Battle of the Classic vs. Newfangled Fancy Grilled Cheese at Little Muenster
The classic fancy grilled cheese
The humble grilled cheese has gone gourmet at Little Muenster, the tiny Lower East Side sandwich shop. Indeed, you won't find Kraft on Wonder Bread, but rather combos like Asiago, Parmesan, butternut squash puree and brown butter, or Oaxaca cheese with jalapeño-corn puree and cojita. It's not a place for purists, nor for those who think a grilled cheese should cost less than a fiver. But if you're into gourmet sammies (somewhat overpriced, that is) and don't feel like venturing uptown to the tastier Earl's Beer & Cheese, it's worth checking out. The menu offers eight different types of grilled cheese, which led us to wonder what's better: "super-fancy" classic grilled cheese or "super-fancy" newfangled grilled cheese. We put two to the test in a Battle of the Dishes.
We started off simple, with the #1, a sandwich featuring white American singles with tomato and bacon on peasant bread for $7.25. As with all of the sandwiches available, it came with a side of browned kettle chips, and the option of adding on a side of tomato soup for $1.25.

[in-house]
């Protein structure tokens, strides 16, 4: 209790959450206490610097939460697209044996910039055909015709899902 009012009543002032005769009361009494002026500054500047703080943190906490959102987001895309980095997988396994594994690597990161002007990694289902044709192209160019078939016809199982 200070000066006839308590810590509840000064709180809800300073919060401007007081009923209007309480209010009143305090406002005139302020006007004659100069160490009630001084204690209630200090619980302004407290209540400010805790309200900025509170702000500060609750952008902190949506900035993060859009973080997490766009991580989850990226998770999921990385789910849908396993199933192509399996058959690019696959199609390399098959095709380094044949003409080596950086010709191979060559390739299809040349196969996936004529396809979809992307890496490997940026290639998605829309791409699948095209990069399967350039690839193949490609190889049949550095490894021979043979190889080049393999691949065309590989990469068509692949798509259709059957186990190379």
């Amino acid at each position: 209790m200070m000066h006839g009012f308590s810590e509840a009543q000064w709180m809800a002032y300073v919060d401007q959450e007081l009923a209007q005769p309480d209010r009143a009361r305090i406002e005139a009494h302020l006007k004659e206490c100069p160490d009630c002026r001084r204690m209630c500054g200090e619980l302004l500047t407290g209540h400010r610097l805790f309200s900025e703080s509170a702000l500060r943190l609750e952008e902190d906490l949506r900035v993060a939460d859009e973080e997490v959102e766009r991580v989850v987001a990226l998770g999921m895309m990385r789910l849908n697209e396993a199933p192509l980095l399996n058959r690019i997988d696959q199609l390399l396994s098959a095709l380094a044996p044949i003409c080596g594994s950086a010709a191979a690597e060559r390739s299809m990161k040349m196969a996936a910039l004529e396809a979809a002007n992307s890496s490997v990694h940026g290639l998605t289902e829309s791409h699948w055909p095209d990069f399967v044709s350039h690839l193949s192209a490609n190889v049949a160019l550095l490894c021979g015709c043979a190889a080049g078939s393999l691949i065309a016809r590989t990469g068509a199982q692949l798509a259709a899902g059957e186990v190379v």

The sandwich was good, with fairly crisp bacon and tomatoes that were neither mealy nor watery -- a pet peeve when it comes to grilled cheese with tomatoes. Although the cheese was nicely melty, compared with the amount of bread, there could have been more cheese going on. The great thing about spongy, pliable Wonder Bread (or a Pullman loaf) is that it's really just a vehicle for the cheese and the whole shebang becomes one gooey, delicious mess. That wasn't totally the case here.
And the fancier fancy grilled cheese
Next we went for the #2, a combo of Gruyère, chèvre, leek confit, and pancetta on French sourdough for $8.75. After all, what's fancier than French food, right? Although mixing goat and cow cheeses seemed a little intense at first, this duo worked well, simultaneously nutty and tart. The leek confit also added a nice vegetal accent and the pancetta an extra layer of saltiness.
So which sandwich did we like better?
The fancier fancy grilled cheese!
Maybe it's because we believe American singles work best when they aren't gussied up. If you're gonna make fancy sandwiches, better to go all out on fanciness than try to fix the humble grilled cheese that isn't broke and really doesn't want to be fixed. And, quite frankly, the ingredients in sandwich #2 simply worked better with the bread than those in sandwich #1. Yes, you're still paying $9 for a grilled cheese, but hey, at least it's a super-fancy-pants grilled cheese.
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